Embracing sustainability: California versus Texas
Did you know that California consumes the most amount of water in the country? On average, Californians use 685 liters of water per day. Representing 11% of America’s total water withdrawal in 2010, California, which produces half of the nation’s fruits and vegetables, dedicates nearly 80% of water use to agriculture. However, this reliance on water provoked California’s devastating six-year drought (2011-17) that was prolonged by leading meat and dairy industries. Exploiting water sources, these industries grow alfalfa and forages, water-intensive crops, to raise cattle and satisfy meat and dairy demands. Despite accounting for 6% of the nation’s beef production, California has witnessed a rise in vegetarianism and veganism in Southern California that has reduced water and meat consumption. Not eating one ounce of beef saves up to 106 gallons of water! Not eating meat at all reduces one’s water footprint by nearly 60%! With vegan-friendly cities like Los Angeles and San Diego increasing the appeal of these plant-based diets, they are also encouraging organic restaurants and promoting sustainable living.
Dedicating its water to municipalities, agriculture, and industries, Texas shares California’s status as a large water consumer. As of 2010, Texas made up 7% of America’s total water withdrawal. While agricultural irrigation is the largest water user, municipalities account for nearly ¼ of Texas’ water supply. Since many cities are exposed to high temperature averages and low precipitation, residential water use is devoted to the outdoors and the maintenance of gardens and lawns. To promote water efficiency, numerous cities have installed conservation programs. For instance, through Dallas’ programs, water consumption has declined by 16% since 2002. As the top cattle producing state, Texas also orients much of its water use to the beef industry. With a mainly meat-based diet, most Texans perpetuate the industry’s water usage. However, Texas has overall received positive recognition for its laws and policies as they strive to enhance their water conservation efforts and foster a more sustainable lifestyle.
Tied with Massachusetts as the most energy efficient state, California leads the nation in sustainable development. Adopting strict efficiency standards, the state encourages energy reduction in all sectors. As a result, California has the second lowest residential energy use per person among states—perhaps a result of its ideal weather? Although it ranks high in total energy demand—due to its energy-intensive industries—California has led the nation in renewable energy by becoming the first state to generate more than 5% of its electricity from solar energy. Recently, a California grid broke energy record by obtaining 67% of its energy from renewables. Promoting this eco-friendly lifestyle, California has also experienced huge surges in electric car sales, especially for Tesla and Chevrolet models. With its residents as the top buyers of these high-energy efficient and low emission vehicles, California prevails as a model for sustainability.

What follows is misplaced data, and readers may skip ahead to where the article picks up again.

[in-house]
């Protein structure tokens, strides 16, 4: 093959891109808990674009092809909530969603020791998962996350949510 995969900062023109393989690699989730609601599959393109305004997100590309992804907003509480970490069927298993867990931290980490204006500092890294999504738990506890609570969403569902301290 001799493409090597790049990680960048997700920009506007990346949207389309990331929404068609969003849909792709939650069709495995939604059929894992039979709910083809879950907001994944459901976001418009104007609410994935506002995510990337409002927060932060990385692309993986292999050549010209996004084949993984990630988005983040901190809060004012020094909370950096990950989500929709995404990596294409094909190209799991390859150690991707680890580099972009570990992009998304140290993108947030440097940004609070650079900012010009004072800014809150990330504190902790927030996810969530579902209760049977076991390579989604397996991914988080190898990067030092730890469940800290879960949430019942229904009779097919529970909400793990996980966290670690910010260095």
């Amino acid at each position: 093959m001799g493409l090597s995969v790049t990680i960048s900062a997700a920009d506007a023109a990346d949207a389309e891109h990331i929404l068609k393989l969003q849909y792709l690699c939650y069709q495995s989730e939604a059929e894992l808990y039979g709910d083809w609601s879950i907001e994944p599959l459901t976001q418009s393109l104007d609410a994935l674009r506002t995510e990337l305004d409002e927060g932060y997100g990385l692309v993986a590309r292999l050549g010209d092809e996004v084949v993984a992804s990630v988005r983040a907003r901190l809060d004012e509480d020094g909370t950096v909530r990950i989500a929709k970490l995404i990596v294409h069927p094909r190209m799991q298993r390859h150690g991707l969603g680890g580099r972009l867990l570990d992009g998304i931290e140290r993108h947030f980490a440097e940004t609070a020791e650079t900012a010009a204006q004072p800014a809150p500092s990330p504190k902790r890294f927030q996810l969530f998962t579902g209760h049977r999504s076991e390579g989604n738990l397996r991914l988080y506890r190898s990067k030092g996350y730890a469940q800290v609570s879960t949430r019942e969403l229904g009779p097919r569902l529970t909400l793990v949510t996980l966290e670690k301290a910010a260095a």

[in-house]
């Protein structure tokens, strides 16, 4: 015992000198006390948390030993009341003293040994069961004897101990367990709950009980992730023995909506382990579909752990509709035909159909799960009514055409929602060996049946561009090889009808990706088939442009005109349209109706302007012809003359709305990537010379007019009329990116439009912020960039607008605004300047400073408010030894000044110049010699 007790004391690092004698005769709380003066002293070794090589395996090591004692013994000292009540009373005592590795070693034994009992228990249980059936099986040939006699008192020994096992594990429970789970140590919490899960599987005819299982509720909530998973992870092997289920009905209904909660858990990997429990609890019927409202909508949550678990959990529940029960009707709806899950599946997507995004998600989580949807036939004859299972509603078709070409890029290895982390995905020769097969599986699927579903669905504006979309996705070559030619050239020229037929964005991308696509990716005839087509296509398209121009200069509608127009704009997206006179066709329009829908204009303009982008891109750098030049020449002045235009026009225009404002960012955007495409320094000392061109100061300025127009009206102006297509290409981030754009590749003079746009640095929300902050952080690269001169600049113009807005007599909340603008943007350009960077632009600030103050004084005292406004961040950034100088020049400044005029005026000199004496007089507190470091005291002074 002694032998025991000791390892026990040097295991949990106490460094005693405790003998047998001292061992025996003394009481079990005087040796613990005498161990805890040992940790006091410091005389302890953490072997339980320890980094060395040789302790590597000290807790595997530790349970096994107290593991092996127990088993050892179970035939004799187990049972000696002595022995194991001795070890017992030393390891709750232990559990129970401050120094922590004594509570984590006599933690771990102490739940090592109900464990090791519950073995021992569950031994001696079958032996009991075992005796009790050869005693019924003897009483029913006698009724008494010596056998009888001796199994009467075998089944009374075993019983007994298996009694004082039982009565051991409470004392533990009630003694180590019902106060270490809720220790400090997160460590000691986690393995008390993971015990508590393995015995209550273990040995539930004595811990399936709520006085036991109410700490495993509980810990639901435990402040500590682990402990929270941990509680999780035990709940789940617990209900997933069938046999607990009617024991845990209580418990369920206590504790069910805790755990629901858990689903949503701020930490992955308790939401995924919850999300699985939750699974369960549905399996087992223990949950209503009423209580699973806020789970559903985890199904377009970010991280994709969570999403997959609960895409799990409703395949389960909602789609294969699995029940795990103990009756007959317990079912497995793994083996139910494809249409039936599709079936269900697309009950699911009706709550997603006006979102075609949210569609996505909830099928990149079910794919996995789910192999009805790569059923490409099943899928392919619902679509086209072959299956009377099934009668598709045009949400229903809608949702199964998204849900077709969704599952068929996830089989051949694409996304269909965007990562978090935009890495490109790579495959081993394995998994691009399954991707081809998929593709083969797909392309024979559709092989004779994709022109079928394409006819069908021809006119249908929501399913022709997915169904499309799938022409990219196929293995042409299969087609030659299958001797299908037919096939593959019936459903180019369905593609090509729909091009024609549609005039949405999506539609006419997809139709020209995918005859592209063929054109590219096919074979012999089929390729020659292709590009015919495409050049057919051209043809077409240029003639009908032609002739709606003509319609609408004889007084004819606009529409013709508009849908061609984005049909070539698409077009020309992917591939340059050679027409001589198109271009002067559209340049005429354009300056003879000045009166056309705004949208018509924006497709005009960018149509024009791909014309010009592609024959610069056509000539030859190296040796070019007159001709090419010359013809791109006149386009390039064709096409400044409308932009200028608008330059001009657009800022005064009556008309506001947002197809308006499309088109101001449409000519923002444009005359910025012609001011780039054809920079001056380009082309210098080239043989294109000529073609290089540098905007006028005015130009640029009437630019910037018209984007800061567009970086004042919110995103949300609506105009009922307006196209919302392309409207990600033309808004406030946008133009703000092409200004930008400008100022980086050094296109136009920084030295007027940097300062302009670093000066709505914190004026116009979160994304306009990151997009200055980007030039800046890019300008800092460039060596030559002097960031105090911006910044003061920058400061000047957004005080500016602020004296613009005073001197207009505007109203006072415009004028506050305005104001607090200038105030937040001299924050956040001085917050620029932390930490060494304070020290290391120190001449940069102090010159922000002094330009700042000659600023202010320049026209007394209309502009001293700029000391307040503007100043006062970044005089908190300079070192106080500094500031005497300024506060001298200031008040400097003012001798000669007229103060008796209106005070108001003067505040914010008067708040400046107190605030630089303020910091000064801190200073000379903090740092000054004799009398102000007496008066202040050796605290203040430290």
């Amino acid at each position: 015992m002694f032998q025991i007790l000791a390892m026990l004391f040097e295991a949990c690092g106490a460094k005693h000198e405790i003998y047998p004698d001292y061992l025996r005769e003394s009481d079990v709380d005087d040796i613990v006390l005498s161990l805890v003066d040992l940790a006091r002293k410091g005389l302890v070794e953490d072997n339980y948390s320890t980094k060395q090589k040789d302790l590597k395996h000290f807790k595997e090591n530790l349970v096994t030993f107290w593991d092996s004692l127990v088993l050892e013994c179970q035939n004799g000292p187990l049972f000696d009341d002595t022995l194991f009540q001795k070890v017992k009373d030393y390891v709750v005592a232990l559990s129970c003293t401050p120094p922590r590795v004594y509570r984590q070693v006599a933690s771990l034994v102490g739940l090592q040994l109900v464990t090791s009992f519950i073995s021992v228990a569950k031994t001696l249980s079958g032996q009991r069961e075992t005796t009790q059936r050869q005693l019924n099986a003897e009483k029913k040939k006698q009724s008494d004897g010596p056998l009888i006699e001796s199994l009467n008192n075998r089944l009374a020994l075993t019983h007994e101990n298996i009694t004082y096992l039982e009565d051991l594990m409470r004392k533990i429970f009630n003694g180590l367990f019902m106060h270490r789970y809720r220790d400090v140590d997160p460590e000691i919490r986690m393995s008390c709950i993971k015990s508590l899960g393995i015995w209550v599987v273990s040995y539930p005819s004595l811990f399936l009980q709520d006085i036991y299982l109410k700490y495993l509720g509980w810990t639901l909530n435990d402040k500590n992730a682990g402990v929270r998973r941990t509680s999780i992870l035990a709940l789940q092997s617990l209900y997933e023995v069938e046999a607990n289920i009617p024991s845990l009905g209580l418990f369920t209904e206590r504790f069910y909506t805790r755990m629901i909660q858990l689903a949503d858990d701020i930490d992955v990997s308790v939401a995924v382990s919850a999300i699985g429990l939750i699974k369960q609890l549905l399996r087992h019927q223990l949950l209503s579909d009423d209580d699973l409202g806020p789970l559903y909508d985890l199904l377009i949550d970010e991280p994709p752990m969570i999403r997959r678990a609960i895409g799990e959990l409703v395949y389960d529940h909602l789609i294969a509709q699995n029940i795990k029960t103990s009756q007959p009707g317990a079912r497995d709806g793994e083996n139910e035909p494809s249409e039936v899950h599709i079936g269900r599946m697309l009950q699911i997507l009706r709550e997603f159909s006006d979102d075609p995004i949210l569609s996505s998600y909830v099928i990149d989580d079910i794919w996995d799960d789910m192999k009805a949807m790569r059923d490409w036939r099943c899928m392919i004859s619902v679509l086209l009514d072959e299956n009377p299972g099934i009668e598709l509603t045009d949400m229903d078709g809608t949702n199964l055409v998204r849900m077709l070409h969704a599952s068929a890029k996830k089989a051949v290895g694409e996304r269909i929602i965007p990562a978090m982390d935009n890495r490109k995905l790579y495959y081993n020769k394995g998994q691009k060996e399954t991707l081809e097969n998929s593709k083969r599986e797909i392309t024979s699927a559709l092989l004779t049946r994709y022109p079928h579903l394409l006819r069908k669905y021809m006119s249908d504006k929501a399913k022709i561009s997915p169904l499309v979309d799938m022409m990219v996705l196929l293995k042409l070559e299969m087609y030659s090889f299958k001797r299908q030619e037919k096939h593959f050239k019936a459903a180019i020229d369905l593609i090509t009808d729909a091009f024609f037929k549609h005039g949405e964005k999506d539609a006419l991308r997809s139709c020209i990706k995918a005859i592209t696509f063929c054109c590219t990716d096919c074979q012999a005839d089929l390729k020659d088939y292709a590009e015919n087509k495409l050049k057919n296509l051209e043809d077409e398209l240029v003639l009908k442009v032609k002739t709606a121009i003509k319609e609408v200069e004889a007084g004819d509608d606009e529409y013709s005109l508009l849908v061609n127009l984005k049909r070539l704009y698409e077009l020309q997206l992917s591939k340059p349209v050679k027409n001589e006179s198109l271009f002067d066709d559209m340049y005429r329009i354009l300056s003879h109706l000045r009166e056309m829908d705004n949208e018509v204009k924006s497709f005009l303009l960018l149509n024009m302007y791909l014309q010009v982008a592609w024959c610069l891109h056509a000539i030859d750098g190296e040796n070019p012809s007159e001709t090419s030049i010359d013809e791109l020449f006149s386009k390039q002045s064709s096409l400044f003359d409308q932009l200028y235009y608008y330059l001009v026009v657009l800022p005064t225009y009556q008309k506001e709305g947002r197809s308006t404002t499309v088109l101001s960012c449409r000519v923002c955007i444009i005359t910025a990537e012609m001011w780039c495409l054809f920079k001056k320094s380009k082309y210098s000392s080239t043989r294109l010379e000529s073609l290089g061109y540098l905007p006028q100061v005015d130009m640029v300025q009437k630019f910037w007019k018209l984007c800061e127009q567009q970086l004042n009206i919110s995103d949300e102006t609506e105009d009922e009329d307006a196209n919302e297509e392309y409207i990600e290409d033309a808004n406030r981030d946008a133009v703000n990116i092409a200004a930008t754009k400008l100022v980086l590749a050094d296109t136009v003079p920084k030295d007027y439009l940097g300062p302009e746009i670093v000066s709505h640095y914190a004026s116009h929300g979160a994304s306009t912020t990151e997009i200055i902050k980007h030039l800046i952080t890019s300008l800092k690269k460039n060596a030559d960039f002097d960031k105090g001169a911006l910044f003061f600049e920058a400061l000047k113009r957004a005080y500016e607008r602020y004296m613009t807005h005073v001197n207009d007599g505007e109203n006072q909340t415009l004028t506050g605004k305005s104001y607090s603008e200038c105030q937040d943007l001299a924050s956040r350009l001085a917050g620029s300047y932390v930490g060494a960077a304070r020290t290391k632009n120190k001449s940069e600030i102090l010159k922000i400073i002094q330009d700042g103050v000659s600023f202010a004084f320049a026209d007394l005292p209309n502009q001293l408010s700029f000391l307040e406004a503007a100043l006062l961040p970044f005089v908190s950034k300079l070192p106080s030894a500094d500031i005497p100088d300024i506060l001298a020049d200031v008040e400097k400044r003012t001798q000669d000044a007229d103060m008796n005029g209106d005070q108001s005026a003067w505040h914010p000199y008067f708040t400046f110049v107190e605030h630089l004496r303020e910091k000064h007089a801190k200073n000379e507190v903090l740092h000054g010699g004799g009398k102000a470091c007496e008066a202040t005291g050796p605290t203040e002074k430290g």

Leading the nation in energy consumption, Texas could use some advice from California. In nearly every household, air conditioners are blasted to combat the Texas heat. Yet, this obsession with air conditioning could be a reason why the average electricity consumption per Texas home was 26% higher than the national average in 2009, contributing to the state’s current lead in residential energy consumption. Despite being the first state to impose an energy efficiency resource standard (EERS), Texas is ranked as the 27th most energy efficient state by the American Council for an Energy-Efficient Economy (ACEEE). With low saving targets, Texas achieves lower levels of electrical savings than the national average. Lacking in effective policies and programs and leading in energy production, Texas inhibits many residents from adapting to an energy efficient lifestyle. As a result, Texas drivers are permitted to speed up to 140 km/h on certain highways, exemplifying a culture of increased energy use that could potentially undermine its efforts at sustainable development.
International Relations student at the University of Southern California